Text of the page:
The study, published online today in the Journal of the American Chemical Society, ran a large number of simulations to predict how strongly the drug saquinavir would bind to three resistant mutants of HIV-1 protease, a protein produced by the virus to propagate itself. These protease mutations are associated with the disease’s resistance to saquinavir, an HIV-inhibitor drug.
The study, by Professor Peter Coveney and colleagues at the UCL Department of Chemistry, involved a sequence of simulation steps, performed across several supercomputers on the UK’s National Grid Service and the US TeraGrid, which took two weeks and used computational power roughly equivalent to that needed to perform a long-range weather forecast.
The idea behind the Virtual Physiological Human (VPH) is to link networks of computers across the world to simulate the internal workings of the human body. The VPH – mainly a research initiative at present – allows scientists to simulate the effects of a drug and see what is happening at the organ, tissue, cell and molecular level.
Although nine drugs are currently available to inhibit HIV-1 protease, doctors have no way of matching a drug to the unique profile of the virus as it mutates in each patient. Instead, they prescribe a course of drugs and then test whether these are working by analysing the patient’s immune response. One of the goals of VPH is for such ‘trial and error’ methods to eventually be replaced by patient-specific treatments tailored to a person’s unique genotype.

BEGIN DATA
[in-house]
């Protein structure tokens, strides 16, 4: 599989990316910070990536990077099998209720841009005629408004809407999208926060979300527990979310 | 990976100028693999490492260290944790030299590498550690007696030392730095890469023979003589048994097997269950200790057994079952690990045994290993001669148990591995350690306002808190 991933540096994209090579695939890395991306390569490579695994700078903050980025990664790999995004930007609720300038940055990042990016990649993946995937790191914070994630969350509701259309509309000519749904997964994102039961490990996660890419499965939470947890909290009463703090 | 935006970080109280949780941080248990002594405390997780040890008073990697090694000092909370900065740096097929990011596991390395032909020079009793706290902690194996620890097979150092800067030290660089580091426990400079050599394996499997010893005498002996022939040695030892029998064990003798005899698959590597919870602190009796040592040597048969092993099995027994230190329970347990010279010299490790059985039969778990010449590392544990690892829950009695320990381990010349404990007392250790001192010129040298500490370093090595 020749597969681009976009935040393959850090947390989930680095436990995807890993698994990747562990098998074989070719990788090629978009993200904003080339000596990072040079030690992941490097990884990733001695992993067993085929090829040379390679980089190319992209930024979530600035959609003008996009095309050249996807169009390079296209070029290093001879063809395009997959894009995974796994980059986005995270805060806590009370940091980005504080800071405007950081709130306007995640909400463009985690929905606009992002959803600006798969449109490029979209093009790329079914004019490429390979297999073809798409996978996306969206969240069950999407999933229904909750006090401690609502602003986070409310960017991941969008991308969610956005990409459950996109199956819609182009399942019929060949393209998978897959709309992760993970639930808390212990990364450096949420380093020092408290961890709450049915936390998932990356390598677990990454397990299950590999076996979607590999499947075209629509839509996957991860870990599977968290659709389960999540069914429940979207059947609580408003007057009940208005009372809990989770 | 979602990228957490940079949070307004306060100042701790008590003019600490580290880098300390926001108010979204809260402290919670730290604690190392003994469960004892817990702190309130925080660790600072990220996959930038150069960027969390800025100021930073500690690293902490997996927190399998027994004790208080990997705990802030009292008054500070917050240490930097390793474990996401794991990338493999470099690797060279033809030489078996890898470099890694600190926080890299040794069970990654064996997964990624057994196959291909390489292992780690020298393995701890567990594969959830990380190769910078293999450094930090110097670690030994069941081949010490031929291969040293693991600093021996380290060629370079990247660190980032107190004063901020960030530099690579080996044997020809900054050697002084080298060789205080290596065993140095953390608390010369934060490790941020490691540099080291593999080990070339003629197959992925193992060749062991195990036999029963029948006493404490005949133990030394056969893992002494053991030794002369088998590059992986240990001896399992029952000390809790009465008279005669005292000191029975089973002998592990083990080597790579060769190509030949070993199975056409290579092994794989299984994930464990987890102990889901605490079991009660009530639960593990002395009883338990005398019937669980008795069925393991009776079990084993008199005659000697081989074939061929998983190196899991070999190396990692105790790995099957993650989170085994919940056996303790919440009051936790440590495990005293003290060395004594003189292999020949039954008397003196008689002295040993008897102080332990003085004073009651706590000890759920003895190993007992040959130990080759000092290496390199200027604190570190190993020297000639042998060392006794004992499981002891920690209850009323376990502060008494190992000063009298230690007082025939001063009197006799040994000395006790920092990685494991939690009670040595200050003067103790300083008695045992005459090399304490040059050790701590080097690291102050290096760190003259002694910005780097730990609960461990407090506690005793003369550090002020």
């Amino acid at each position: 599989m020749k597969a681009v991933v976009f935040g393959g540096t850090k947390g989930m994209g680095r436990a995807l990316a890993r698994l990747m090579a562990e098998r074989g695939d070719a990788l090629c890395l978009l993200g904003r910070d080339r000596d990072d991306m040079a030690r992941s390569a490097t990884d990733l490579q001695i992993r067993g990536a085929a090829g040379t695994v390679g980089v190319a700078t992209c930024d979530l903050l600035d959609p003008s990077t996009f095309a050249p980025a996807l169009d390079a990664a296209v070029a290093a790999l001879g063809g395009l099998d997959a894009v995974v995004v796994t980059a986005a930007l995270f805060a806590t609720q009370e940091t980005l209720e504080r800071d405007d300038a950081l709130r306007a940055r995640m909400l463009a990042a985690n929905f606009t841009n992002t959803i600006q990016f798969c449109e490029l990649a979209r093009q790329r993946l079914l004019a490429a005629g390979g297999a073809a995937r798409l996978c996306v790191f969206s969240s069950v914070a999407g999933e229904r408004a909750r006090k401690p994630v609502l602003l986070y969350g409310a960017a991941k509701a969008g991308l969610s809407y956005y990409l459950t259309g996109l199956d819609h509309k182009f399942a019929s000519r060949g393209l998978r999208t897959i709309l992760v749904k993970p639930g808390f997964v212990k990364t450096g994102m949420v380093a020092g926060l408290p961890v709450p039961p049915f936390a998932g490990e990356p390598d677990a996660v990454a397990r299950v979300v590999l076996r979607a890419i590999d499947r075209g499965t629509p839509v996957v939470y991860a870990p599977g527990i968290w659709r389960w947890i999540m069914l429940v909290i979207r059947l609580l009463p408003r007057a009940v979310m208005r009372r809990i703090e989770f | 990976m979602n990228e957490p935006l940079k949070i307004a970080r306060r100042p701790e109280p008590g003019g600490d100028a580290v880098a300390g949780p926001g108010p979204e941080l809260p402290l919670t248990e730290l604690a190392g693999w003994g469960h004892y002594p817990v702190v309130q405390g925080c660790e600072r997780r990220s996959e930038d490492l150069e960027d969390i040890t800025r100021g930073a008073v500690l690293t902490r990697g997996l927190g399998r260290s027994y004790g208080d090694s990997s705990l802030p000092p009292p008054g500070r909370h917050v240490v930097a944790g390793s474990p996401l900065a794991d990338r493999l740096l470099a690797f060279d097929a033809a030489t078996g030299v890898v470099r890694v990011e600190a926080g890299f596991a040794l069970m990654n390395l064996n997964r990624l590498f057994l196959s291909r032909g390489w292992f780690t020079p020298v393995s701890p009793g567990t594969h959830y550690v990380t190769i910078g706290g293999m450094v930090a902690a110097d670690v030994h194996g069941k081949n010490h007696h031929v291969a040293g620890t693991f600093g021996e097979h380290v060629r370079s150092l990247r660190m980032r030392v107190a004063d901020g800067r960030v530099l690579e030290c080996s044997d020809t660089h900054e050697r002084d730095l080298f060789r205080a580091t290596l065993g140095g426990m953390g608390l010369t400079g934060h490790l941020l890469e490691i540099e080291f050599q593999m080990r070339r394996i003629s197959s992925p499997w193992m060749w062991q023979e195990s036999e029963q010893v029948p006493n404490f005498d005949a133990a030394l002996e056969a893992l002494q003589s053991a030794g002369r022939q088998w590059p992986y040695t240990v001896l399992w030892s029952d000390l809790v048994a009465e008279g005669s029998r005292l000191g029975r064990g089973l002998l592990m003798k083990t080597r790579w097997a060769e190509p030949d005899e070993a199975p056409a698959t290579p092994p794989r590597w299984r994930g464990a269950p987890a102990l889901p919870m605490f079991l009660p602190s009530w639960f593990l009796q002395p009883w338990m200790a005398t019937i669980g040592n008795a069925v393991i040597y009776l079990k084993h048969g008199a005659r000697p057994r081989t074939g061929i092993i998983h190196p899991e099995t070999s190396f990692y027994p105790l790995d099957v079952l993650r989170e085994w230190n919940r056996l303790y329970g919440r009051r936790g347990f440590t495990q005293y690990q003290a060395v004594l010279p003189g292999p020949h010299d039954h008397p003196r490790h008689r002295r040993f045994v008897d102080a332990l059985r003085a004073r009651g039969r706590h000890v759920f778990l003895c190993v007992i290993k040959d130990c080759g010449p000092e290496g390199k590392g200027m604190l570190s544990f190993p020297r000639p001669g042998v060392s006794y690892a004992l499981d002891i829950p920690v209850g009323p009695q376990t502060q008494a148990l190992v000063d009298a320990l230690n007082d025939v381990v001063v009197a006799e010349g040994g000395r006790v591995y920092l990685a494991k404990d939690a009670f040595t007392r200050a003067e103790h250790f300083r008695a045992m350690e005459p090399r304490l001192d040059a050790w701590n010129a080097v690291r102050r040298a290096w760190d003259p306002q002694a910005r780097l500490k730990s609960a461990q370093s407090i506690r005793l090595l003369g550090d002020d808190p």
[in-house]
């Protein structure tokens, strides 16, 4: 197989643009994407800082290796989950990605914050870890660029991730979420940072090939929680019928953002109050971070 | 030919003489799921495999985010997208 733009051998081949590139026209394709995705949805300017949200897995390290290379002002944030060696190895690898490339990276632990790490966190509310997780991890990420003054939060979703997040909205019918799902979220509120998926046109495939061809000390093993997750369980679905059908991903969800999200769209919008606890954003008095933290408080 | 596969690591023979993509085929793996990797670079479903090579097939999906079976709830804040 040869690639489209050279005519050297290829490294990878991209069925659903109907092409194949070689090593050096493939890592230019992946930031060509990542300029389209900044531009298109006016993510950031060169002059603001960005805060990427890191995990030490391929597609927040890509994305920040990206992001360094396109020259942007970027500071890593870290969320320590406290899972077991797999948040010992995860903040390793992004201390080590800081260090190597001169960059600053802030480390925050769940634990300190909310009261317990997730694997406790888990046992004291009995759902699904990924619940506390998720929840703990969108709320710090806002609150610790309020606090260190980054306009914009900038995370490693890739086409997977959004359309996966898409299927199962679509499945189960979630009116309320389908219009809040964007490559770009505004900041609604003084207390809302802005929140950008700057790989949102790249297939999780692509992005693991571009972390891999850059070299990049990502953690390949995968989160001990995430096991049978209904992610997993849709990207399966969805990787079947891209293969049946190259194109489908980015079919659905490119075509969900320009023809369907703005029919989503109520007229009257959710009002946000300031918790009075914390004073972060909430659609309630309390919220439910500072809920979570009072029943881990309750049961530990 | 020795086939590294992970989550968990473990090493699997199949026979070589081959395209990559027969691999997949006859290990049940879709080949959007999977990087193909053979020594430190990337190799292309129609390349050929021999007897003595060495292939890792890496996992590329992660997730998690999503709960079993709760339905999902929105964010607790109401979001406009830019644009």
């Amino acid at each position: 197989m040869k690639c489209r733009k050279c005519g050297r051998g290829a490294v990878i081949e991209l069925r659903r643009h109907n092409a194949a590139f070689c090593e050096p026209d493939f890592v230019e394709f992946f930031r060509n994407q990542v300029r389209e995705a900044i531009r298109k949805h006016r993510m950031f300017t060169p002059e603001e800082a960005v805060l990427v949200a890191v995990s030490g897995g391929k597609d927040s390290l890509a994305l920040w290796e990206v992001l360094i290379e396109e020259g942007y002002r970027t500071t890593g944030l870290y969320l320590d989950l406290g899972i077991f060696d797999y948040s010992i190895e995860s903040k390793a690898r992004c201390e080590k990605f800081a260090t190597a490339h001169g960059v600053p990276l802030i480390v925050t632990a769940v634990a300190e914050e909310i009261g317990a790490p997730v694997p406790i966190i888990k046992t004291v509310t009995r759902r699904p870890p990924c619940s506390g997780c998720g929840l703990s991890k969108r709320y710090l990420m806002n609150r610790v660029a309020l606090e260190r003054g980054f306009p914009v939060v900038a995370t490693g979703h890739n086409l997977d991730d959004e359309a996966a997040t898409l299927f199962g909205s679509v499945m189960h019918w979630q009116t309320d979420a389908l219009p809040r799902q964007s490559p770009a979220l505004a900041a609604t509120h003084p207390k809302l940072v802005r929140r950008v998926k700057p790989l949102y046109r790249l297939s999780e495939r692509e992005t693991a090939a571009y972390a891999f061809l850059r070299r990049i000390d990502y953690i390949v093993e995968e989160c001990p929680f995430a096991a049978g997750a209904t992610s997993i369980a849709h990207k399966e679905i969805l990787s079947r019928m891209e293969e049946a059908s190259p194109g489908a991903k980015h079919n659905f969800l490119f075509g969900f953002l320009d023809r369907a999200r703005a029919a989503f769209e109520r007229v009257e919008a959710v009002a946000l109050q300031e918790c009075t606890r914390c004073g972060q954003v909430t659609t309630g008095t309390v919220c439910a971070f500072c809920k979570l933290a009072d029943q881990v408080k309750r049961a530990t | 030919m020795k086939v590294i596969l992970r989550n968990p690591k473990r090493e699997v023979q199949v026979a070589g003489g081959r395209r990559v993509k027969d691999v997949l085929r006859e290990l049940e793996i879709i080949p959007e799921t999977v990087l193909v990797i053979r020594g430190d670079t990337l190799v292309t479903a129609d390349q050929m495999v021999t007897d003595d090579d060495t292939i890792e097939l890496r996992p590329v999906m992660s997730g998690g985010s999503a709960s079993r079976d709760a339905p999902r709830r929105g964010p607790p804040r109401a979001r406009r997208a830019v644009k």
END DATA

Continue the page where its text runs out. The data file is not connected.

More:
Professor Peter Coveney says: “This study represents a first step towards the ultimate goal of ‘on-demand’ medical computing, where doctors could one day ‘borrow’ supercomputing time from the national grid to make critical decisions on life-saving treatments.
“For example, for an HIV patient, a doctor could perform an assay to establish the patient’s genotype and then rank the available drugs’ efficacy against that patient’s profile based on a rapid set of large-scale simulations, enabling the doctor to tailor the treatment accordingly.
“We have some difficult questions ahead of us, such as how much of our computing resources could be devoted to helping patients and at what price. At present, such simulations – requiring a substantial amount of computing power – might prove costly for the National Health Service, but technological advances and those in the economics of computing would bring costs down.”
For the moment, Professor Coveney’s group is continuing to look at all the protease inhibitors in a similar way. The VPH initiative, now underway with 72 million euros of initial funding from the EU, will boost collaboration between clinicians and scientists to explore the scope for patient-specific medical treatments based on modern modelling and simulation methods.
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18.04.2018 | Massachusetts Institute of Technology, CSAIL
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Stable joint cartilage can be produced from adult stem cells originating from bone marrow. This is made possible by inducing specific molecular processes occurring during embryonic cartilage formation, as researchers from the University and University Hospital of Basel report in the scientific journal PNAS.
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In the fight against cancer, scientists are developing new drugs to hit tumor cells at so far unused weak points. Such a “sore spot” is the protein complex...
In an article that appears in the journal “Review of Modern Physics”, researchers at the Laboratory for Attosecond Physics (LAP) assess the current state of the field of ultrafast physics and consider its implications for future technologies.
Physicists can now control light in both time and space with hitherto unimagined precision. This is particularly true for the ability to generate ultrashort...
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